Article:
This is where the expedition really tacks on some miles, but we promise that it’s worth it! If you’re hopping on the ‘abandoned Alaska places road trip’ from this starting point, plug your GPS in HERE. Visit the top of the world where you’ll not only experience the ghost town of Chicken (population 7) but you’ll be able to see the historic Pedro Gold Dredge. It was originally shipped to Pedro Creek, north of Fairbanks, back in 1938. It operated until 1958, before being disassembled and moved to Chicken. It worked for approximately five months every year thereafter, until shutting down operations in October of 1967. It sat idle for 31 years until the year 1998 rolled around and the million-pound dredge was moved up the road one mile to the Chicken Gold Camp & Outpost. It is said to be one of the most complete bucket-line gold dredges in North America that is open to the public. This is a very unique, rare experience on the abandoned Alaska road trip that will totally transport you back in time.
8 - Lake Louise Turnoff – Glennallen Flickr - Travis
Not much to see here, be you’ll notice that at the turnoff for Lake Louise there is an old abandoned café and mechanic shop that are combined into one business. These abandoned structures are a chilling representation of the area's rich gold mining history and economic booms and busts. If you’re hopping on the ‘abandoned Alaska places road trip’ from this starting point, plug your GPS in HERE. A memorable stop on the abandoned Alaska road trip.
9 – U.S. Army Cabins – Lake Louise Flickr - Travis Continue into Lake Louise, an incredible outdoor recreational area with a local population of about 50 Alaska residents. If you’re hopping on the ‘abandoned Alaska places road trip’ from this starting point, plug your GPS in HERE. At the end of World War II, the United States Army established a recreational facility at the lake, building the first road into the area. From the Glenn Highway to the lake, the road is about twenty miles in length. As you look to the sides of the road, you’ll notice that there are still many dilapidated cabins from the place known as ‘Army Point’ campground. There is even one that was used for four days by former president General Dwight D. Eisenhower, before he was elected into office.
10 – Copper Center, Alaska Flickr - aux88_2000
Make your way to Copper Center, population 328. If you’re hopping on the ‘abandoned Alaska places road trip’ from this starting point, plug your GPS in HERE. This remote area was popular during the height of the Klondike gold rush as prospectors flocked to both the Copper and Klutina Rivers to set up camps. By June 1898, the area got a boost when a goldfield service center trail was blazed to the mouth of the Slana River through the foothills of Mt. Drum. Copper Center rapidly grew and eventually became the primary supply network for prospectors and travelers throughout the Copper River basin. Today, leftovers from the past are still apparent as original shelters and mining remnants still stand along many trails, roadways, and riverbanks.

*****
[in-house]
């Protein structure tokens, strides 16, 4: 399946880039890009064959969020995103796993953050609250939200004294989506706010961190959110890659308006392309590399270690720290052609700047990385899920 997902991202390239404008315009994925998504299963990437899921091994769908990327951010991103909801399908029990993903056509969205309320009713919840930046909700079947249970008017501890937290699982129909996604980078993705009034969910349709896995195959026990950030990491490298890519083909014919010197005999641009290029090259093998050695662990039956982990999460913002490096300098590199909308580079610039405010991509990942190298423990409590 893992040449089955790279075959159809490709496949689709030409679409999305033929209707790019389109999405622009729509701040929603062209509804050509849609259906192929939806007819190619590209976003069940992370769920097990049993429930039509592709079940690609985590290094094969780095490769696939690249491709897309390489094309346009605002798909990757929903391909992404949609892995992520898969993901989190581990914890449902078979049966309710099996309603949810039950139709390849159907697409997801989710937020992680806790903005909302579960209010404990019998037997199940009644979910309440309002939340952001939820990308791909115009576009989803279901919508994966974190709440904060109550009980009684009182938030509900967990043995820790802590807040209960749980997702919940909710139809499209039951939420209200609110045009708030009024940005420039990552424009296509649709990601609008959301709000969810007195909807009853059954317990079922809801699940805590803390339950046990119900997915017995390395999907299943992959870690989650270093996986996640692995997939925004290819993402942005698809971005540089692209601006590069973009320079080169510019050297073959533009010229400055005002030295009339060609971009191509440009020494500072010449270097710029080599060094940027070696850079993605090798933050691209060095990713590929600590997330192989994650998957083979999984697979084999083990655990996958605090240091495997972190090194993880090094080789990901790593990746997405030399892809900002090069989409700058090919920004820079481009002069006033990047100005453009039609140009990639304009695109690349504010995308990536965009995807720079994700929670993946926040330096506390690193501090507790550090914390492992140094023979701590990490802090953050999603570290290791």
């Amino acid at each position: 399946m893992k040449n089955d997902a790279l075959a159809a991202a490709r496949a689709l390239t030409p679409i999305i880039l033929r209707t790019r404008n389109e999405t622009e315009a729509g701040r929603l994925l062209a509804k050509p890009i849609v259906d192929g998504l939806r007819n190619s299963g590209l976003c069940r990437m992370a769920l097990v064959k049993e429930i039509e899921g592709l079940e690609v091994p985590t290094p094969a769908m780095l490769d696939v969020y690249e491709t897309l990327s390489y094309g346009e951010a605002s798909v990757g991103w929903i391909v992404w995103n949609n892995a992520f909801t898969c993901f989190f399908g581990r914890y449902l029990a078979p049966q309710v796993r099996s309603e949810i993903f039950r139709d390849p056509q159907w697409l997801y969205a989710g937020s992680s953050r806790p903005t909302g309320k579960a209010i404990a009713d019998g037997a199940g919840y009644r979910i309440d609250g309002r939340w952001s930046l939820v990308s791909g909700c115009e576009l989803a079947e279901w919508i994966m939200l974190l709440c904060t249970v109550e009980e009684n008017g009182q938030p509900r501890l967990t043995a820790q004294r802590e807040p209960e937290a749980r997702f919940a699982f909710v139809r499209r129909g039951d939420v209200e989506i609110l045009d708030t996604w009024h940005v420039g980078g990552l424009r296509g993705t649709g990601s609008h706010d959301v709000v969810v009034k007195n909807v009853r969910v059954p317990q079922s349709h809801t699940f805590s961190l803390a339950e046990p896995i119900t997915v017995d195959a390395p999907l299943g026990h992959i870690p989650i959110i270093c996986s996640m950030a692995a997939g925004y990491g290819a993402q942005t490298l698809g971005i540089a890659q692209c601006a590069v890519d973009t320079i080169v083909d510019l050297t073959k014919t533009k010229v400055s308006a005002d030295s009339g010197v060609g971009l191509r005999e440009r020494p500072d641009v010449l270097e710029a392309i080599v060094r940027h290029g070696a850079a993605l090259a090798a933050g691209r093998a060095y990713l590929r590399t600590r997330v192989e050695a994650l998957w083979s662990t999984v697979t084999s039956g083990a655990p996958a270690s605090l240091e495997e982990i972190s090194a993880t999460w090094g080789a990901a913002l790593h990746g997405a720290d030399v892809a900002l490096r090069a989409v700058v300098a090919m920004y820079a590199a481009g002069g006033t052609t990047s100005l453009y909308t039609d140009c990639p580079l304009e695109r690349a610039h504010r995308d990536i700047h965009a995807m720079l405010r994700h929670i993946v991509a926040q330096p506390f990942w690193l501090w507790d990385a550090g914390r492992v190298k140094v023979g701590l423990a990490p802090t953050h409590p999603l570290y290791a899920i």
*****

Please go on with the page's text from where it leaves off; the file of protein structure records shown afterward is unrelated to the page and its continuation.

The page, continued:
11 – Kennecott Mines National Historical Landmark – Wrangell-St. Elias National Park Flickr - Jeffrey L. Cohen
This is another ‘off the beaten path’ attraction along the way that definitely packs some miles on your road trip, but it’s SO worth it! From Copper Center, turn left onto the Edgerton Highway headed to the Kennecott Mines National Historical Landmark in Wrangell-St. Elias National Park. If you’re hopping on the ‘abandoned Alaska places road trip’ from this starting point, plug your GPS in HERE. Originally established in 1903, a total of five mines were operated in this area as it quickly turned into a bustling mining camp for families of all sizes. By 1938, Kennecott was mined out and turned into a ghost town nearly overnight. The area was declared a National Historic Landmark in 1986, and is a very popular tourist destination today. Ghost town tours are offered by the National Park Service, and visitors enjoy observing the 14-story tall red mill building. Funny fact: The mine is spelled ‘Kennecott’ while the surrounding geographical features are spelled ‘Kennicott’ – this is due to a clerical error that happened on some official paperwork over a century ago! A great stop on the abandoned Alaska road trip.
12 – Old Valdez, Alaska Flickr - Travis
Depart Kennecott and head to Valdez on the Richardson Highway. If you’re hopping on the ‘abandoned Alaska places road trip’ from this starting point, plug your GPS in HERE. After the infamous 1964 Good Friday Earthquake, soil liquefaction from glacial silt formed underneath nearly the entire city’s foundation, causing massive underwater landslides. This tragic series of events caused an entire section of the city’s shoreline to break off and sink into the sea. This then caused a 30 foot high tsunami, which traveled west down Valdez Bay. A total of 32 men, women, and children were on the city’s main freight dock when it violently collapsed from the landslide, tragically killing them all. Today, the city has been relocated four miles away, but remnants from the now-abandoned original town site still remain. A great way to round out your abandoned Alaska road trip.
Looking for more where that came from? Check out this Alaska road trip that will lead you through some of the most treasured tiny towns in the state. You'll love learning about El Capitan Cave, Alaska's largest aboveground cave that will give you an enchanting middle-earth type of experience. You might also enjoy reading about the isolated places in Alaska where you can actually view Russia from your doorstep.
If you are living and loving The Alaska Life – share your adventures with us on our Facebook page HERE, and they might just end up getting featured in one of our next blog posts.
Written by Courtney Dowd-Stanley
Definitely go to the Fat Mermaid awesome ?
I can tell it’s been awhile since the pictures were taken as the buildings you featured for Lake Louise no longer exist.
Best Western affordable and comfortable. We visited in Winter to some of the Unique accommodation was closed.
We really enjoy Old Town Burgers in Valdez!
The Totem hotel had a kitchen fire so other businesses have been picking up the breakfast slack. I made the mistake of eating b’fast at Old Town- gross. Their burgers are MUCH better. I’d see about sticking with Best Western or Fat Mermaid for breakfast, or just hit up Safeway and head out to the boat harbor to eat. Check out the B&B availability down there. I usually camp.
Heading to Valdez…. any recommendations for affordable unique accommodations and eating? Thanks!